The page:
When Iranian filmmaker Abbas Kiarostami passed away in July, I was devastated. For me, he was among the world’s greatest artists: endlessly brilliant across multiple disciplines (among them cinema, photography, writing) and highly inspirational. Seeing Kiarostami in person was a major event, first at the TIFF Cinematheque in 2001 (presenting ABC Africa), then during an "In Conversation With" at the TIFF Bell Lightbox in November 2015.
When I learned of his passing, I was completing my first feature as director, The Stairs, which screens at TIFF '16. I couldn’t help but reflect on what Kiarostami’s work means to me and his influence on my career.
I find it difficult to express the depth of my feeling around Kiarostami's work. I think he might even be pleased by that. His films are filled with scenarios that capture quiet moments of contemplation, or which pose questions that aren't necessarily made explicit or answered. He frequently invites the viewer to fill in the blanks themselves. In Jonathan Rosenbaum and Mehrnaz Saeed-Vafa’s book, Abbas Kiarostami, the director is quoted: "My intention… is to show signs of reality that viewers won’t necessarily comprehend but will nonetheless feel."
That reminds me of the experience of viewing some of my favourite paintings, especially Mark Rothko’s. While Rothko was a purely abstract painter and Kiarostami’s photographs and films often depicted landscapes and poetic realism, they both specialized in simple expressions of complex ideas. Rothko expressed his feelings about humanity, philosophy and existence by painting giant colour fields. Viewing them up close in a gallery can be deeply emotional, in a way that goes beyond words. I find Kiarostami’s work similarly transcendent.
Kiarostami was also a minimalist who strove for a distillation of form. In his notes on the premiere of Ten, Kiarostami recalls a story about an old man who, late in life, could only utter two words: "It’s strange!" He marvelled at how the man's very experience of life had been distilled down to two words, wondering if "that’s the story behind minimalism too." He closes by writing, "This film is my own 'two words.' It sums up almost everything. I say 'almost' because I’m already thinking about my next film. A one-word film perhaps."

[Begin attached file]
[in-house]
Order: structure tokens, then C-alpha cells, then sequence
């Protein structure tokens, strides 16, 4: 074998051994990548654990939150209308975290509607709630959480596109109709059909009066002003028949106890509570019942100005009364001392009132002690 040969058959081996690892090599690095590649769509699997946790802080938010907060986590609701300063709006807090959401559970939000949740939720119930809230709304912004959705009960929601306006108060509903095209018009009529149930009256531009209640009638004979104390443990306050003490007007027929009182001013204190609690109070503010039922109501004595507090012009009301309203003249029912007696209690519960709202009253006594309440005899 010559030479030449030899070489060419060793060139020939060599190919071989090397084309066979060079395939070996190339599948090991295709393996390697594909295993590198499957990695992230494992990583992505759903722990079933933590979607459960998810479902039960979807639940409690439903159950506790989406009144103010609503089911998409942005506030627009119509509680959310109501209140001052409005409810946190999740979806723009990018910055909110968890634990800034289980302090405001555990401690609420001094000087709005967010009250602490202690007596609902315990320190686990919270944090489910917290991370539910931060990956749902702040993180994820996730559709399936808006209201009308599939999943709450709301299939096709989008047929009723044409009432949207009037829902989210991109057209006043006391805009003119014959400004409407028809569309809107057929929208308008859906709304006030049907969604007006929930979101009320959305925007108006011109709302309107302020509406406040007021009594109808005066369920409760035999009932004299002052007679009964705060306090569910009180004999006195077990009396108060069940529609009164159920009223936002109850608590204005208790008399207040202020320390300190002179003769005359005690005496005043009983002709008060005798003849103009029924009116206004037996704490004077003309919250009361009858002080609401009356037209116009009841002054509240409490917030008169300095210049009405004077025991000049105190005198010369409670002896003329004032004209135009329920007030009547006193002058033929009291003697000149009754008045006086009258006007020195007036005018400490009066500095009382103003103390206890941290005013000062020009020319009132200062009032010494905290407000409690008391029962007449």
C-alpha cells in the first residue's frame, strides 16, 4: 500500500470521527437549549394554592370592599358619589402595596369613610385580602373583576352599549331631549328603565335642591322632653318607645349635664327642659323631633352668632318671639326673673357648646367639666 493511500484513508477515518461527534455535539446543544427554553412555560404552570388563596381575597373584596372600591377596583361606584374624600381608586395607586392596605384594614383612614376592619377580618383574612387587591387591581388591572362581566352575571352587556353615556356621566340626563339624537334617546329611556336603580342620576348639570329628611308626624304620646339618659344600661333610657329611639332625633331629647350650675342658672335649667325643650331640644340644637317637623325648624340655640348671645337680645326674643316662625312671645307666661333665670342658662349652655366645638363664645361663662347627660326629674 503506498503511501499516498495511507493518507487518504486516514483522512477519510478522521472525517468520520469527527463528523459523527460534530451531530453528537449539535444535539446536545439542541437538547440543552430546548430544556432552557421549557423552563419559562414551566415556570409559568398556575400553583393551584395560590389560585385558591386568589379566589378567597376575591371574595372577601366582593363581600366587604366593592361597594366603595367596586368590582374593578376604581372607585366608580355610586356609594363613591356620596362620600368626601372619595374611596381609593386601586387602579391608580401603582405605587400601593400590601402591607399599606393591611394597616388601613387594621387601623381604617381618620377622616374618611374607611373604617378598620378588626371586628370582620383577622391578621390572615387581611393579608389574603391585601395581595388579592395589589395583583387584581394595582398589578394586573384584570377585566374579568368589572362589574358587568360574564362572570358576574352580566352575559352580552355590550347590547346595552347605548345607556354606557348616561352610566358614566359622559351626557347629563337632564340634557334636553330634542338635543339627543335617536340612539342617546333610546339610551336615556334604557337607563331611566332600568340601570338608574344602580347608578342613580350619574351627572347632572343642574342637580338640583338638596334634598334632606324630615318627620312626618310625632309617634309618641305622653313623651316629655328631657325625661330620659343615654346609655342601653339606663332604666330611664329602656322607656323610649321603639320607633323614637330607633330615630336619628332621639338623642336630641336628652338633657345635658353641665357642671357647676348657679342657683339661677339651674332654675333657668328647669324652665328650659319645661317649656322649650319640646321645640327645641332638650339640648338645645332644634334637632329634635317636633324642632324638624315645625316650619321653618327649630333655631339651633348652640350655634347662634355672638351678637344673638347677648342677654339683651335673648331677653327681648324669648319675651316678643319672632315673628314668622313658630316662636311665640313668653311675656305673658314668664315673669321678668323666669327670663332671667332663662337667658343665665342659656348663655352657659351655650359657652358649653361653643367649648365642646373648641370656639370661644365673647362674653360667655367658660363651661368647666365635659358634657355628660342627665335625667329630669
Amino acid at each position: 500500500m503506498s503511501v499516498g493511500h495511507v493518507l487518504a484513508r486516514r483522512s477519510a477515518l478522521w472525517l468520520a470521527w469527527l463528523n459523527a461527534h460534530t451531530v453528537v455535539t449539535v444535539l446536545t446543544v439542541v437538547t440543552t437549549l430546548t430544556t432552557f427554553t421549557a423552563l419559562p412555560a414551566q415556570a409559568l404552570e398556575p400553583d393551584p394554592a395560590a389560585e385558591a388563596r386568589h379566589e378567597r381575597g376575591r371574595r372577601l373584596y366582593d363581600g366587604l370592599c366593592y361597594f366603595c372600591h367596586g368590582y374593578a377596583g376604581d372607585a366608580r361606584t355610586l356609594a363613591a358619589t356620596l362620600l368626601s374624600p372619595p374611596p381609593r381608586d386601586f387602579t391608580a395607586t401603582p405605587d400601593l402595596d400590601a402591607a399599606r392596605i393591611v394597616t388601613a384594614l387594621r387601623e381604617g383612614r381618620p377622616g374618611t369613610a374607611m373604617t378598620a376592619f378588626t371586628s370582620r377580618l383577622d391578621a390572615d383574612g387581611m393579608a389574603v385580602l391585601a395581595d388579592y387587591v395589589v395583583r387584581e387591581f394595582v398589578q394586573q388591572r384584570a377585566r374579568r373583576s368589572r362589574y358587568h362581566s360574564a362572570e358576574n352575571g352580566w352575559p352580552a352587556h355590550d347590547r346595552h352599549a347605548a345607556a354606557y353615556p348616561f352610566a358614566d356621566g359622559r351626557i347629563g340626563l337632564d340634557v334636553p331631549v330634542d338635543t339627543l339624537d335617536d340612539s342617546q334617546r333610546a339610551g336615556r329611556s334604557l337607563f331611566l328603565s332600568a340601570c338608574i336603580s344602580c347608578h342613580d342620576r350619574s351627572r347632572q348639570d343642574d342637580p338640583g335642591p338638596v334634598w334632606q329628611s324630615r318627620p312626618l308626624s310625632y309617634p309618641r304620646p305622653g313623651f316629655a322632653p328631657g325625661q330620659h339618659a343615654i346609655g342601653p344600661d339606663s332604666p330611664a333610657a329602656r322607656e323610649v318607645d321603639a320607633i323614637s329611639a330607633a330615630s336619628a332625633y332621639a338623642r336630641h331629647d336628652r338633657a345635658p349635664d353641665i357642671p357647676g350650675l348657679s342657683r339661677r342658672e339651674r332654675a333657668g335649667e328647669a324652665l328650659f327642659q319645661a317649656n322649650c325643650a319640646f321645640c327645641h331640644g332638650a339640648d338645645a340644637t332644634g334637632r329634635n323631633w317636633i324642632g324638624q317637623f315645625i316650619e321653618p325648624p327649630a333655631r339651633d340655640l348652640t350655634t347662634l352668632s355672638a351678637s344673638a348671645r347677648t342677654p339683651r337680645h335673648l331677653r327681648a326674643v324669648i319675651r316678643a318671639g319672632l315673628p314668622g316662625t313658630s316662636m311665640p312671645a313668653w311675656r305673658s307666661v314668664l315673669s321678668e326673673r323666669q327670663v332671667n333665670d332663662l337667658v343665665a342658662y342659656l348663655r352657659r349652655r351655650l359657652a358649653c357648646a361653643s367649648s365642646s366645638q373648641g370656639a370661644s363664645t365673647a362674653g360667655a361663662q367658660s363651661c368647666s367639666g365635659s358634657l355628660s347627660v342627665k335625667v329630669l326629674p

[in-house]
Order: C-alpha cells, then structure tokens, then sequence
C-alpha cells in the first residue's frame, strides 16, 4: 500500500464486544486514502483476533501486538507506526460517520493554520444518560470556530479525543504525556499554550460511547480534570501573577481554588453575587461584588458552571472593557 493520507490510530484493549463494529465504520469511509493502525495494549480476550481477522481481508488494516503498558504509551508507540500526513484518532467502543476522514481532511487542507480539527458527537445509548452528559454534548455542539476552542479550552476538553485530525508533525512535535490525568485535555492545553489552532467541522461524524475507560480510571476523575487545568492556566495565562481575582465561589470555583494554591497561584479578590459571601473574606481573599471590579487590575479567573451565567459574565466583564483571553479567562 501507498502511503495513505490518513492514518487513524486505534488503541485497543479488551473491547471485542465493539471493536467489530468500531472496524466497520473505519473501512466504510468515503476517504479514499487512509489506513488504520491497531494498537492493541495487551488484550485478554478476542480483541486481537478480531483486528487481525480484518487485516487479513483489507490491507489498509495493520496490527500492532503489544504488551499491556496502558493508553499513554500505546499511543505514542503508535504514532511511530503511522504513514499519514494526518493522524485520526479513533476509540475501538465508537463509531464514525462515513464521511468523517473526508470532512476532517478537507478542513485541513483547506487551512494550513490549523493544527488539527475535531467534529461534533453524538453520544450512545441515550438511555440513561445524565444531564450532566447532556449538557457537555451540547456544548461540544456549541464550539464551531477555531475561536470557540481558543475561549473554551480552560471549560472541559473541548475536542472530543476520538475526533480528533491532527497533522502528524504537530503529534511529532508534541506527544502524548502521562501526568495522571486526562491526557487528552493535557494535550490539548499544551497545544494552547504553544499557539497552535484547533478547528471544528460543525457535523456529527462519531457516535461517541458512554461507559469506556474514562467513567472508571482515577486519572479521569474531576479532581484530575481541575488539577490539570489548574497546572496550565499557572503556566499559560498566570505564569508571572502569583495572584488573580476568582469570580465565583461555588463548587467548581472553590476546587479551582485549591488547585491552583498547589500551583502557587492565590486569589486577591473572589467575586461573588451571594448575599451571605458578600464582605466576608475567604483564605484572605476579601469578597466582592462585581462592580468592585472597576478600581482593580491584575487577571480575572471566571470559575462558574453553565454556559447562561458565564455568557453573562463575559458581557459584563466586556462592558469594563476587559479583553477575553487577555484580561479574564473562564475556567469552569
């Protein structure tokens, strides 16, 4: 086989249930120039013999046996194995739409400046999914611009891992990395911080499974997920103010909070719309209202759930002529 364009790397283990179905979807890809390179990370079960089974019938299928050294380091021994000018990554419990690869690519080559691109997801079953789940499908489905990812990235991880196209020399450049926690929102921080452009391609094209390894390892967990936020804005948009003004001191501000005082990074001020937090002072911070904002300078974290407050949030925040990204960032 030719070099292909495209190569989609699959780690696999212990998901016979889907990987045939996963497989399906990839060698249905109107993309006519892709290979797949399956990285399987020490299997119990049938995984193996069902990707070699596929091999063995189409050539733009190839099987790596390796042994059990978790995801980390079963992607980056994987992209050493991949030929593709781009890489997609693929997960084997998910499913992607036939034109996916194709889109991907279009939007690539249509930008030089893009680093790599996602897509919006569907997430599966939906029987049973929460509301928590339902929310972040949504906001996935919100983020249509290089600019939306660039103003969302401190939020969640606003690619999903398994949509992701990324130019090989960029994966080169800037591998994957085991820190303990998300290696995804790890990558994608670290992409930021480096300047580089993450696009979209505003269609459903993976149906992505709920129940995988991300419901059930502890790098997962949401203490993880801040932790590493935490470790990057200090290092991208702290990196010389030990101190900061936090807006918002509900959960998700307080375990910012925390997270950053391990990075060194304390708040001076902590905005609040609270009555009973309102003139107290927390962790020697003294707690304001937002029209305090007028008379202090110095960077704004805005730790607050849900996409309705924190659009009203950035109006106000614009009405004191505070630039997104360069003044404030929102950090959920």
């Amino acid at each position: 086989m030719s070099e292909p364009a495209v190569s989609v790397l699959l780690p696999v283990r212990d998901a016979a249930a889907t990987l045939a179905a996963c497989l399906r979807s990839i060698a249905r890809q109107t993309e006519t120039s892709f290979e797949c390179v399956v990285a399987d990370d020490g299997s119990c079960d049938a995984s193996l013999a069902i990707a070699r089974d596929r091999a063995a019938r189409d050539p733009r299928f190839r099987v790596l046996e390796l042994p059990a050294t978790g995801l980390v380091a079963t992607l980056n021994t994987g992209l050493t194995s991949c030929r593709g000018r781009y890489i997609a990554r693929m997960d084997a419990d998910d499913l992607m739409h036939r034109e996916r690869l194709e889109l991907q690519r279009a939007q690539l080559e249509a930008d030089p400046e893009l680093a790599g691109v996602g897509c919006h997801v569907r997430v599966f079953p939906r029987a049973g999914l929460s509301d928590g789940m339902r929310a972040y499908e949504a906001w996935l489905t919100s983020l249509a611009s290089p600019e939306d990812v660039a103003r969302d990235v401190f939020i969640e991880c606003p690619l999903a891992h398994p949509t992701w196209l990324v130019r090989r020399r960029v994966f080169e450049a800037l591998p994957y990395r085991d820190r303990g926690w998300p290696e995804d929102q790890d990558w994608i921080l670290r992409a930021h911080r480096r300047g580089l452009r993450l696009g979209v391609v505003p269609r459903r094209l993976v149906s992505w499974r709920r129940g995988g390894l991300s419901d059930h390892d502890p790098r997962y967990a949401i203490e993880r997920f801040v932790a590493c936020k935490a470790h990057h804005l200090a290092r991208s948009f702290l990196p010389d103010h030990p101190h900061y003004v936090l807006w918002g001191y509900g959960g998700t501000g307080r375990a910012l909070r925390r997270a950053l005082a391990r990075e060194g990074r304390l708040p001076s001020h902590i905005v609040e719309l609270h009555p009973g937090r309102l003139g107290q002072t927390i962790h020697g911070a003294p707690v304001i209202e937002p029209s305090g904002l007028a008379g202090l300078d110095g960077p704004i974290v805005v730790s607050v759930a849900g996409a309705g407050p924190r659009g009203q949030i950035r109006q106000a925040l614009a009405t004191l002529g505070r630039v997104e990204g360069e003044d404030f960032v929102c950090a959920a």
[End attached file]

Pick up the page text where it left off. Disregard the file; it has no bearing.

At his recent exhibition at the Aga Khan Museum, titled Doors Without Keys, Kiarostami created images of various doors where viewers would invent backstories for each image. The same can be said of the iconography in his films — a winding road, a lone tree in a field. These images tend to be deceptively simple and rich with possible interpretations. Every film allows for a very personal experience, and repeated viewings inevitably reveal something new.
In 2011, I began directing my film The Stairs, a documentary (playing at TIFF this year) that follows three people in Toronto's Regent Park who survived decades of street involvement and now work in public health to help their community.
I had originally been hired to make some educational videos for some local non-profits. When the experience turned into something very personal — both for the remarkable people I met and for myself — I was compelled to go further, uninhibited. The film’s characters have experienced poverty their whole lives, using drugs and working in the sex trade. Over the five years I spent filming and talking with them, they struggled with their tenuous lifestyles and past choices, while also showing the human side of their world that we don't often see. Each of my subjects is funny, articulate and surprising: mother, grandfather, poet; each has great concern for their community's safety.
While preparing for The Stairs, I revisited some of Kiarostami's films, in particular Close-Up, And Life Goes On and Taste of Cherry. The subject of his films and style are very different from mine. But I wanted capture the humanity of marginalized people and understand their experience. Kiarostami's films contain a humanism that I find uniquely affecting. And on the subject of Iranian cinema, which has a rich humanist tradition, some great examples are Forugh Farrokhad's The House is Black, and the films of Jafar Panahi (Kiarostami's former protégé).